by John Eberhard
Pay per click advertising, using Google AdWords, Yahoo Search Marketing, MSN Ad Center and Facebook’s pay per click program, is a great way to drive traffic to your site, and increase leads or sales.
1. Set up an account in Google AdWords first. Then when your account on AdWords is working well, add accounts with the other providers.
2. When you set up an account, put different products or services into separate campaigns. Do not try to cram all your products into one campaign.
3. A “campaign” is the top level thing in Google AdWords. It allows you to set such things as budget, geographical targeting, etc. An “ad group” is set up within a campaign. You can have several ad groups within a campaign. Or you can set up several campaigns.
4. Before you set up your first campaign on Google, you will need to write at least one text ad (headline of 25 characters, plus two lines of 35 characters each), pick a group of keywords, and select what page they will land on, on your site.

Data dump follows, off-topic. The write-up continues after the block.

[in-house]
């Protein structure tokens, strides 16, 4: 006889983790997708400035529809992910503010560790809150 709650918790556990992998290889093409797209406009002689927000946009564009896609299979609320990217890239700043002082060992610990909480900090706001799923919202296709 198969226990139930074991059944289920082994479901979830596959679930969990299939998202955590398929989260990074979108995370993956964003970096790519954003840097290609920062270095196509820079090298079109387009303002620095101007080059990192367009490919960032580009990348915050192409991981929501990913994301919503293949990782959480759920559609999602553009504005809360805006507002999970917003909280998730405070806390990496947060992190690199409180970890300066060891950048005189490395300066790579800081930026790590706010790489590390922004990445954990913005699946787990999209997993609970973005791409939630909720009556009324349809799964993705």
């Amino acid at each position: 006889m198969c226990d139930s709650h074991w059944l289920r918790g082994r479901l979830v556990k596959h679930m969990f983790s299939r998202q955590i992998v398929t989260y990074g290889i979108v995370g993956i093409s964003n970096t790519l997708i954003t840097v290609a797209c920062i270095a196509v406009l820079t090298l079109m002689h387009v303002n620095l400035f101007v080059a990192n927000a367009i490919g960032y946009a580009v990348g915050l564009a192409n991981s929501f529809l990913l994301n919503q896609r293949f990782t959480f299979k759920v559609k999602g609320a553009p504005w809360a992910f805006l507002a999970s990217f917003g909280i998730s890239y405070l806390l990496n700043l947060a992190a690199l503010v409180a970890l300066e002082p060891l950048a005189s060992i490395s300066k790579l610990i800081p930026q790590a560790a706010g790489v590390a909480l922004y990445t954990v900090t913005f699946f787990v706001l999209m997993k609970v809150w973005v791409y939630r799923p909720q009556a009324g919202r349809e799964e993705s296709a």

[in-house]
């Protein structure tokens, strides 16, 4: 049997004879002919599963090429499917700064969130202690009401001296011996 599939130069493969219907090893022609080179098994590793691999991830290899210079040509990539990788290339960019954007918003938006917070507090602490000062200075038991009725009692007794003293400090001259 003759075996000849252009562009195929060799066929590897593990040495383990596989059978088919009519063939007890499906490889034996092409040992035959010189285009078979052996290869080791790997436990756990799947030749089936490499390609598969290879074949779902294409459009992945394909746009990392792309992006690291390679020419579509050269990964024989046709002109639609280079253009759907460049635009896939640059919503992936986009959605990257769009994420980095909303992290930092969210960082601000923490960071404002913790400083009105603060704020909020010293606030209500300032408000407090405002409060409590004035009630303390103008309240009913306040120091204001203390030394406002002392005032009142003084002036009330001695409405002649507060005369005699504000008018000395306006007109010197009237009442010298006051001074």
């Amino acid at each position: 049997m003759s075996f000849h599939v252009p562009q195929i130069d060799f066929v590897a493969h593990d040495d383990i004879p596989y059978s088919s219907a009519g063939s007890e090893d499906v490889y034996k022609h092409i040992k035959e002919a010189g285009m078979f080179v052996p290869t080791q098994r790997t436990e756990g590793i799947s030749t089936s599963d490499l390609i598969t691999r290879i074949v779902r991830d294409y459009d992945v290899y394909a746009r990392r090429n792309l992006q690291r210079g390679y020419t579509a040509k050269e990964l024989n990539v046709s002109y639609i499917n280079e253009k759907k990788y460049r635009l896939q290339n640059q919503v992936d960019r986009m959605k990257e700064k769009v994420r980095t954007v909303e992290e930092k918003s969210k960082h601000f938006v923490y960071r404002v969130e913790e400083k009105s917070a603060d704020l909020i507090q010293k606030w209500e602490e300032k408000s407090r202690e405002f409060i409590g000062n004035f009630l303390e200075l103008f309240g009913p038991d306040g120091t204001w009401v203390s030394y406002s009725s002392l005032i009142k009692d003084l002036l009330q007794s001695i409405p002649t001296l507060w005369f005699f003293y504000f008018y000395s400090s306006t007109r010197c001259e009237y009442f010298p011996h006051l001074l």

5. Make sure that your text ad that appears on Google matches the content of the landing page that the visitor lands on when he clicks on the ad.
6. Do not have the visitor land on your home page when he clicks on your ad. Set up customized landing pages. If you have several campaigns or ad groups for several products or services, each should have its own landing page, with customized content about that product or service.
7. Do not put navigation buttons on your customized landing page. I get arguments from people on this point whenever I set up new campaigns. “I hate that when I am surfing,” or “That would piss me off,” etc. But statistically it works better 80% of the time.
8. Put a phone number and a form on your landing page. Do not make the person click through to another page to fill out a form.